01 Mar Real Stories of Cyberscams: Don’t Let it Happen to You.
TECHPol regularly posts information about how to avoid becoming a victim of cybercrime. We hope you take it to heart and implement some of our suggestions on how to protect your personal information and that of your company. In a couple of our posts, we’ve talked about how humans are often the source of vulnerability in cyberdefenses. (See blog posts: Employees: The Weak Link in Your Company’s Cybersecurity and What’s the Biggest Cybersecurity Threat: Employees). You may think it can’t happen to you, but cybercriminals are sneaky and are increasingly skilled at baiting their victims — victims who are unwittingly helping scammers by giving out personal information on email or social media that is then used against them. Criminals are coming up with all sorts of new scams. The IRS reports that tax scams involving phishing and malware are up 400% this tax season. Here are three examples of real-life cyberscams that recently have come across our desks at Focus Data Solutions.
#1 A Tale of Distributed Spam Distraction. We received a call from a client whose wife, we’ll call her Margaret, had her personal email hacked by criminals who guessed her password. It so happened that Margaret used her personal email account to conduct business with her bank, and her bank used the same email to verify password updates. Once the hackers had access to her email, they were able to gain enough information about her bank account to request a password change. Margaret was oblivious to all of this, and only noticed trouble with her email when it was suddenly flooded with spam. There was so much distracting spam that it rendered her email account virtually unusable to her, but not to the hackers. They were able to weed out the spam they had sent and respond to the email from her bank confirming the password change. Then they requested a transfer of funds. Meanwhile, Margaret couldn’t sift through all the bogus email to get to legitimate messages, and so she missed the one from her bank that confirmed the password change and also the one confirming the transfer. She only found out about the crime when her bank finally called her.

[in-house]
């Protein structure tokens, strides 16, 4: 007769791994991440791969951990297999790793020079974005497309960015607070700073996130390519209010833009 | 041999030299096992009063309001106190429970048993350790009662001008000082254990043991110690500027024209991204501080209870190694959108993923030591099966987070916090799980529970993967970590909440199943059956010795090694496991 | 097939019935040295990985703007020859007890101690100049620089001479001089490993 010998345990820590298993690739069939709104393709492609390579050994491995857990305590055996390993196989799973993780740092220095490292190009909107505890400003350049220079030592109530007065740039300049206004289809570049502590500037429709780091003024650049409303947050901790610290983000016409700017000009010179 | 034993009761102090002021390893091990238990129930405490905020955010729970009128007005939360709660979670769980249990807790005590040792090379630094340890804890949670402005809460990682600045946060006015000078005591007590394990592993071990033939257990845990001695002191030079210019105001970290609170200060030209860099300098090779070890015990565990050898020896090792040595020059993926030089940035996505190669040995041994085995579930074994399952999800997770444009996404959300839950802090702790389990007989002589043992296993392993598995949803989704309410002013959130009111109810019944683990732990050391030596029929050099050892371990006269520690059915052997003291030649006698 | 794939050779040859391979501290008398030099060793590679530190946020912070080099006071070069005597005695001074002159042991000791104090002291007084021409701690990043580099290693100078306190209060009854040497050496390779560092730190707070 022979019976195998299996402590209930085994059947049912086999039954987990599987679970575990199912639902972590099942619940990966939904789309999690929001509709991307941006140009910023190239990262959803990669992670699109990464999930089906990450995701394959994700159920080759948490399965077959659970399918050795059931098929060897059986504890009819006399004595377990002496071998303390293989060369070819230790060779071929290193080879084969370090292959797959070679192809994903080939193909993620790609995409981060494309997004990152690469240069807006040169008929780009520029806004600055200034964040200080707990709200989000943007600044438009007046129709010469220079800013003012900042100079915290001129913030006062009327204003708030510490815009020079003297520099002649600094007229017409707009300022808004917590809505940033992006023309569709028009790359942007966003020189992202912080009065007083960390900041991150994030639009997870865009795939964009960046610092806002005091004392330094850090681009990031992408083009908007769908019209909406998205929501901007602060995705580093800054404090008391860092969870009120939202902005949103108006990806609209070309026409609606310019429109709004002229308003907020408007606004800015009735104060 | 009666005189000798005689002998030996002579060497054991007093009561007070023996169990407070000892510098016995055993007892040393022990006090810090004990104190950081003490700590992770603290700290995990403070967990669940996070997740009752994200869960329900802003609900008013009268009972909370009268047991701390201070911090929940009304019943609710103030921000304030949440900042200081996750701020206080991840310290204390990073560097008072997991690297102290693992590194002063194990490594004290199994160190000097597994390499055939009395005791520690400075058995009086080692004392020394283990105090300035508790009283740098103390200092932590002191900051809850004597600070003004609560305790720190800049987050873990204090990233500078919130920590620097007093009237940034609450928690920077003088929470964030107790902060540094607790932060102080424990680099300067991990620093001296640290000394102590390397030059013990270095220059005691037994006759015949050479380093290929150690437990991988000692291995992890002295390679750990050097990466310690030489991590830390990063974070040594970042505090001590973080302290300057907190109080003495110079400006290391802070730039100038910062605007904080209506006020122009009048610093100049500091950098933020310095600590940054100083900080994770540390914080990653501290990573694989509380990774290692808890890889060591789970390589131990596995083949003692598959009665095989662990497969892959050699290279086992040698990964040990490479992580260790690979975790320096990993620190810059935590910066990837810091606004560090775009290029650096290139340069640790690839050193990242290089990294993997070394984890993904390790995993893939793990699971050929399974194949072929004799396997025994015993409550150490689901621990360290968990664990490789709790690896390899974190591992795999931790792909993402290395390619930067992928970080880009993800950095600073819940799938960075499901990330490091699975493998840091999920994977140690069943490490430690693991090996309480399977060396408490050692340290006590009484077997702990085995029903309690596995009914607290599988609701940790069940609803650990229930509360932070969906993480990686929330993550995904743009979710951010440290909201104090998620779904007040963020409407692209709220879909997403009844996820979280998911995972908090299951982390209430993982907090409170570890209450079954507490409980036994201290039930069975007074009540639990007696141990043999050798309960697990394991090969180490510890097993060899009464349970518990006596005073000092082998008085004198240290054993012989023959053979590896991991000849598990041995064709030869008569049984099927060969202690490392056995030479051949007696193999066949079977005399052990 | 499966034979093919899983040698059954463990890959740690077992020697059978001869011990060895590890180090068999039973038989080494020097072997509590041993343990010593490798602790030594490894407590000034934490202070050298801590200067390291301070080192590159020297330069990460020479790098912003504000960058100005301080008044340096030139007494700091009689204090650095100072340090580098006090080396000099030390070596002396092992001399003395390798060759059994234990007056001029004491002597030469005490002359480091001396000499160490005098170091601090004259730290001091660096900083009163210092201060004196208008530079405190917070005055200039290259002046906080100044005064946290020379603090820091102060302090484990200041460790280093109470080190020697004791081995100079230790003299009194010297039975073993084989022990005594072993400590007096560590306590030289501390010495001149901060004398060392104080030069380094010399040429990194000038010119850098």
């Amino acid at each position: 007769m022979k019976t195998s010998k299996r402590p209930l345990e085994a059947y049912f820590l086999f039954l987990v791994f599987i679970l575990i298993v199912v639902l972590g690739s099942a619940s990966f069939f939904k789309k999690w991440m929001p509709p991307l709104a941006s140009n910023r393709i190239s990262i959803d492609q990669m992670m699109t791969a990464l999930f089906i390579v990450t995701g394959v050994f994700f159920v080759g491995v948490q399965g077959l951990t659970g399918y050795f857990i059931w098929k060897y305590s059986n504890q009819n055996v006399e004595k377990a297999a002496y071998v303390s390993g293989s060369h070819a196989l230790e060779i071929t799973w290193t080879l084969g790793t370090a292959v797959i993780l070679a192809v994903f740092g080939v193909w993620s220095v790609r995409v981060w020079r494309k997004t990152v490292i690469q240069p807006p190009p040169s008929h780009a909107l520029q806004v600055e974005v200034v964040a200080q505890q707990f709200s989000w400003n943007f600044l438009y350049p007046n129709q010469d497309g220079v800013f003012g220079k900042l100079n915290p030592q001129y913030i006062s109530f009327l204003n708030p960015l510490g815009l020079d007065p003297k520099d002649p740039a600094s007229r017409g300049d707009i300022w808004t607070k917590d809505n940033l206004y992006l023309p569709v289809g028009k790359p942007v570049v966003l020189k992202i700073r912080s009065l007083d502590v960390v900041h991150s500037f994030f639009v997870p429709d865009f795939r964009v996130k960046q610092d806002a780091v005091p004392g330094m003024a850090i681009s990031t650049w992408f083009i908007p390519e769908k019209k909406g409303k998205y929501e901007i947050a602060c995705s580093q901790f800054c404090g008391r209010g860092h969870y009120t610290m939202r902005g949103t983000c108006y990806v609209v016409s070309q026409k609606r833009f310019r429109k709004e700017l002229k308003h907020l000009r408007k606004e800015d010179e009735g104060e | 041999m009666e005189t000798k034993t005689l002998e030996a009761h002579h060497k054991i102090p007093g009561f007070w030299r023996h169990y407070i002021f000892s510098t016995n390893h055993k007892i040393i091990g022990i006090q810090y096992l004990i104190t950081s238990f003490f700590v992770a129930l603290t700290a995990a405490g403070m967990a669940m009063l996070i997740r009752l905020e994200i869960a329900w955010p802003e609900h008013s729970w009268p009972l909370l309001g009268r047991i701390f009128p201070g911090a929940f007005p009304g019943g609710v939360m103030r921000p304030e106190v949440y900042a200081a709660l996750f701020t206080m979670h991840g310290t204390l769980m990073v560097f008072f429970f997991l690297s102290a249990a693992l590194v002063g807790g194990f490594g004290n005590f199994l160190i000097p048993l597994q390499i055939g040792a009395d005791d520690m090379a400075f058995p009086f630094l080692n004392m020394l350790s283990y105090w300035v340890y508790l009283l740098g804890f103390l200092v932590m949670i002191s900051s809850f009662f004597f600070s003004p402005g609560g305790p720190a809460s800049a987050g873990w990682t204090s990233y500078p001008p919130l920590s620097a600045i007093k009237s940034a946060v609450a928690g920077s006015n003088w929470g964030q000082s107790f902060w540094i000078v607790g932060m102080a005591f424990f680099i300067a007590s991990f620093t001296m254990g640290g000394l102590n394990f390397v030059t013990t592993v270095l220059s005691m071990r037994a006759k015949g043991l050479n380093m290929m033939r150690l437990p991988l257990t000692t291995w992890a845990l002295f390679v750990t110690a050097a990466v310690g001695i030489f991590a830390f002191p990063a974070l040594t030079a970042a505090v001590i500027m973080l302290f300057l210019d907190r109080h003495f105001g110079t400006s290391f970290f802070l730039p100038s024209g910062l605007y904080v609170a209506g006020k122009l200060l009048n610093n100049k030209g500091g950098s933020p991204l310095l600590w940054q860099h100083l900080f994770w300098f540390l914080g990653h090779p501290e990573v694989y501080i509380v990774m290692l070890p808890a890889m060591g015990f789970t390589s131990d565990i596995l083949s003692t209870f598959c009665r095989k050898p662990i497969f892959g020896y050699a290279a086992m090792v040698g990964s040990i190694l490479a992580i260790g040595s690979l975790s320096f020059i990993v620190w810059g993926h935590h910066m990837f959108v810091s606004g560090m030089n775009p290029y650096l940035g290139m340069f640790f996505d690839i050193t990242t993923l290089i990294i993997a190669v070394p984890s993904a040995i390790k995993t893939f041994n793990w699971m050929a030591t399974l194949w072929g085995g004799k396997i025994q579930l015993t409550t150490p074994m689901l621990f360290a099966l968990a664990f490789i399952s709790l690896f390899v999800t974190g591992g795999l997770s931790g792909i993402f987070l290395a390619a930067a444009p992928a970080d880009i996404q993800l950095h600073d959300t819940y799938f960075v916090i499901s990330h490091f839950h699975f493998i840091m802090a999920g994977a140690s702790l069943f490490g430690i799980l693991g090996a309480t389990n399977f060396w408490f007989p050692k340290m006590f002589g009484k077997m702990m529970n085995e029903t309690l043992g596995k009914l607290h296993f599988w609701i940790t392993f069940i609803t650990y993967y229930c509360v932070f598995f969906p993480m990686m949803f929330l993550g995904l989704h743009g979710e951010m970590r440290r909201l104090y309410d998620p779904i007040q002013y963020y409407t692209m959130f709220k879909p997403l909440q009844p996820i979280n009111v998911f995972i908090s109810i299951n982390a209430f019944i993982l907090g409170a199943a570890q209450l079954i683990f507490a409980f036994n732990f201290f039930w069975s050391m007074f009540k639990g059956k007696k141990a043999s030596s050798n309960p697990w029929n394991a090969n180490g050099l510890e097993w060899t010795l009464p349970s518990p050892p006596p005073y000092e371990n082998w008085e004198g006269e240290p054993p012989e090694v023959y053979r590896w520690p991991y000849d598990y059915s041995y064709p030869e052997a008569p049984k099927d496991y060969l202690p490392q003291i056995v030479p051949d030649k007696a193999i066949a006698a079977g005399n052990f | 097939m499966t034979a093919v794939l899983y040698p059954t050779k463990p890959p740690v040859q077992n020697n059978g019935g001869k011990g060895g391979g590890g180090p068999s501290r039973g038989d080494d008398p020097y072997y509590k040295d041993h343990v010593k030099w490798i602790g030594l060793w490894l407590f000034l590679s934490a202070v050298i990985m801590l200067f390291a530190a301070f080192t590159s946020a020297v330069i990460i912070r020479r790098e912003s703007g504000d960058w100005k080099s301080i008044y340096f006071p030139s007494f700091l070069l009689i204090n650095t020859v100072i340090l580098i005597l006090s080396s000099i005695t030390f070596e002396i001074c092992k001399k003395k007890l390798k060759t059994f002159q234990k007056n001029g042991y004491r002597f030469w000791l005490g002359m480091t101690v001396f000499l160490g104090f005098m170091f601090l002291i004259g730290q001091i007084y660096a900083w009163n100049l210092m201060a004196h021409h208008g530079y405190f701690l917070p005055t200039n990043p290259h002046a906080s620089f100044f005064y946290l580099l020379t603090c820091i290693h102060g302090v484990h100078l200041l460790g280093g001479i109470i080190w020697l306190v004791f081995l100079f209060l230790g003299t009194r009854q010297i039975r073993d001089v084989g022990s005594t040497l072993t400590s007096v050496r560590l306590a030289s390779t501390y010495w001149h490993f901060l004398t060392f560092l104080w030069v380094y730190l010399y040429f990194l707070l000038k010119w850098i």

#2 The Wire Transfer Tragedy. A man, whom we’ll call Charles, works for the CFO of a mid-sized government contractor. Cybercriminals easily determined that Charles has partial responsibility for accounts payable by looking on the public company website which lists his name, his title and an email address. The scammers also identified a ‘C’-level executive by reading a company news release and guessed when he was out of town by monitoring his social media accounts that gave clues to his whereabouts. The criminals composed a bogus email to Charles that appeared to be from the ‘C’-level email account. The message expressed a sense of urgency and strongly requested that Charles wire money for a purchase to an account that belonged to the scammers. Normally, Charles would not comply with an emailed request for a wire transfer, but the apparent authenticity of the email, the urgency, and the fact that the ‘C’ level was indeed out of the office convinced him to act.
#3 The Story of a Masquerading Microsoft Technician. We received a call from a woman, we’ll call her Mom, who informed her son (an FDS IT professional), that she took a phone call from a man claiming to be a Microsoft technician. He called to inform her that her computer had been hacked. He directed Mom to log onto a website so that he could fix her computer, and then tried to sell her bogus products to correct the problem. This is not a new scam, and it is one that takes a few different forms. For example, sometimes the technician isn’t selling anything, but while remotely accessing the computer, he installs malware on the machine that is later used to steal online account information and passwords.
The list of cyberscams is long and growing. These crimes are becoming easier to perpetrate as individuals put more information online that allows scammers to guess passwords and effectively target their victims. We all need to be ever-vigilant and resist the urge to click on links that are presented to us by unknown sources, to provide sensitive information online, and to respond to requests without first verifying the source. For a list of recent scams or to report a scam, you can visit the FBI’s Internet Crime Complaint Center website.